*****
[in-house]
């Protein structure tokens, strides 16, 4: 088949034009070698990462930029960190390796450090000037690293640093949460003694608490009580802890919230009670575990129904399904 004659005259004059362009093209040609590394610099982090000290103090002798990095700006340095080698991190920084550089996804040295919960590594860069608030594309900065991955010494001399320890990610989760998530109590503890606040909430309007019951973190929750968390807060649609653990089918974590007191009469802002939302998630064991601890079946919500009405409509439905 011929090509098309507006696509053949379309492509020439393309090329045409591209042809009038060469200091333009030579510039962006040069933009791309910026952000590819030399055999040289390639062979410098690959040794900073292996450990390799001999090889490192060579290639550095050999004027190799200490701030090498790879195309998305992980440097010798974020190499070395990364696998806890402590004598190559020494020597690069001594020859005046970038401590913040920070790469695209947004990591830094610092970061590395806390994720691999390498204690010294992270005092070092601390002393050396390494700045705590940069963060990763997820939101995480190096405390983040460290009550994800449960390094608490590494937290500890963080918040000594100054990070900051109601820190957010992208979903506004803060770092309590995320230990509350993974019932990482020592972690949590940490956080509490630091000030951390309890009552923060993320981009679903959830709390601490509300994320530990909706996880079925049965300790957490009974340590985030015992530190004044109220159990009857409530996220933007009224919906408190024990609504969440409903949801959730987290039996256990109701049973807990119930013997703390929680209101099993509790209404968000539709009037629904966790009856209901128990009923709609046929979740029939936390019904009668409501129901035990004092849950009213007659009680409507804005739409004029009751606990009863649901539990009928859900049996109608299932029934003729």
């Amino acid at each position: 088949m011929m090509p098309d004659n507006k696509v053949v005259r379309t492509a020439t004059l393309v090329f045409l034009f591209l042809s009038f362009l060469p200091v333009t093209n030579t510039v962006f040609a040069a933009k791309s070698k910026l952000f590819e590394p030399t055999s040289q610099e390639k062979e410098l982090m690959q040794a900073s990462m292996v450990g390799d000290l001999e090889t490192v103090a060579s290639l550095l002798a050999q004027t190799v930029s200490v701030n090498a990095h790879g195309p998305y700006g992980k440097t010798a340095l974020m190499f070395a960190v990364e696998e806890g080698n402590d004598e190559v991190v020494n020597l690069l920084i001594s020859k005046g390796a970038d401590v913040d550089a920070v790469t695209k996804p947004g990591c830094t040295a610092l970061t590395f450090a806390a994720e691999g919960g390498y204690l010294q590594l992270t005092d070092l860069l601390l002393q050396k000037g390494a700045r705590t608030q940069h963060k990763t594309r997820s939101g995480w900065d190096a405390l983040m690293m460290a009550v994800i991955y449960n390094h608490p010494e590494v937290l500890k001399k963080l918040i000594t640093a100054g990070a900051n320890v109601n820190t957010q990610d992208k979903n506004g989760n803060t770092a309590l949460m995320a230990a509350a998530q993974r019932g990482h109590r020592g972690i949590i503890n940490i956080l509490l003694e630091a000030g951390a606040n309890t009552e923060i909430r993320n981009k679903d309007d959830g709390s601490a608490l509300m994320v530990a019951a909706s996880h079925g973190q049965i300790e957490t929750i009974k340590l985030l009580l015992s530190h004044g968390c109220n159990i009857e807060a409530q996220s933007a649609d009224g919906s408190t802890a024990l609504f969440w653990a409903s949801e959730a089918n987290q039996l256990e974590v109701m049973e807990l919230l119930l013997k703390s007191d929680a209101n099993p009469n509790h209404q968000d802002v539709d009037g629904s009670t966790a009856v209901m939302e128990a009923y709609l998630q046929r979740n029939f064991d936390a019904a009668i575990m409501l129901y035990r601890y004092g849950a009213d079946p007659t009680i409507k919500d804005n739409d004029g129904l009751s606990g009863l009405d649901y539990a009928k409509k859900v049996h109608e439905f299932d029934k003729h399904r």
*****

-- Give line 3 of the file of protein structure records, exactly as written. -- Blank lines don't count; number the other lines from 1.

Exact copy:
């Amino acid at each position: 088949m011929m090509p098309d004659n507006k696509v053949v005259r379309t492509a020439t004059l393309v090329f045409l034009f591209l042809s009038f362009l060469p200091v333009t093209n030579t510039v962006f040609a040069a933009k791309s070698k910026l952000f590819e590394p030399t055999s040289q610099e390639k062979e410098l982090m690959q040794a900073s990462m292996v450990g390799d000290l001999e090889t490192v103090a060579s290639l550095l002798a050999q004027t190799v930029s200490v701030n090498a990095h790879g195309p998305y700006g992980k440097t010798a340095l974020m190499f070395a960190v990364e696998e806890g080698n402590d004598e190559v991190v020494n020597l690069l920084i001594s020859k005046g390796a970038d401590v913040d550089a920070v790469t695209k996804p947004g990591c830094t040295a610092l970061t590395f450090a806390a994720e691999g919960g390498y204690l010294q590594l992270t005092d070092l860069l601390l002393q050396k000037g390494a700045r705590t608030q940069h963060k990763t594309r997820s939101g995480w900065d190096a405390l983040m690293m460290a009550v994800i991955y449960n390094h608490p010494e590494v937290l500890k001399k963080l918040i000594t640093a100054g990070a900051n320890v109601n820190t957010q990610d992208k979903n506004g989760n803060t770092a309590l949460m995320a230990a509350a998530q993974r019932g990482h109590r020592g972690i949590i503890n940490i956080l509490l003694e630091a000030g951390a606040n309890t009552e923060i909430r993320n981009k679903d309007d959830g709390s601490a608490l509300m994320v530990a019951a909706s996880h079925g973190q049965i300790e957490t929750i009974k340590l985030l009580l015992s530190h004044g968390c109220n159990i009857e807060a409530q996220s933007a649609d009224g919906s408190t802890a024990l609504f969440w653990a409903s949801e959730a089918n987290q039996l256990e974590v109701m049973e807990l919230l119930l013997k703390s007191d929680a209101n099993p009469n509790h209404q968000d802002v539709d009037g629904s009670t966790a009856v209901m939302e128990a009923y709609l998630q046929r979740n029939f064991d936390a019904a009668i575990m409501l129901y035990r601890y004092g849950a009213d079946p007659t009680i409507k919500d804005n739409d004029g129904l009751s606990g009863l009405d649901y539990a009928k409509k859900v049996h109608e439905f299932d029934k003729h399904r």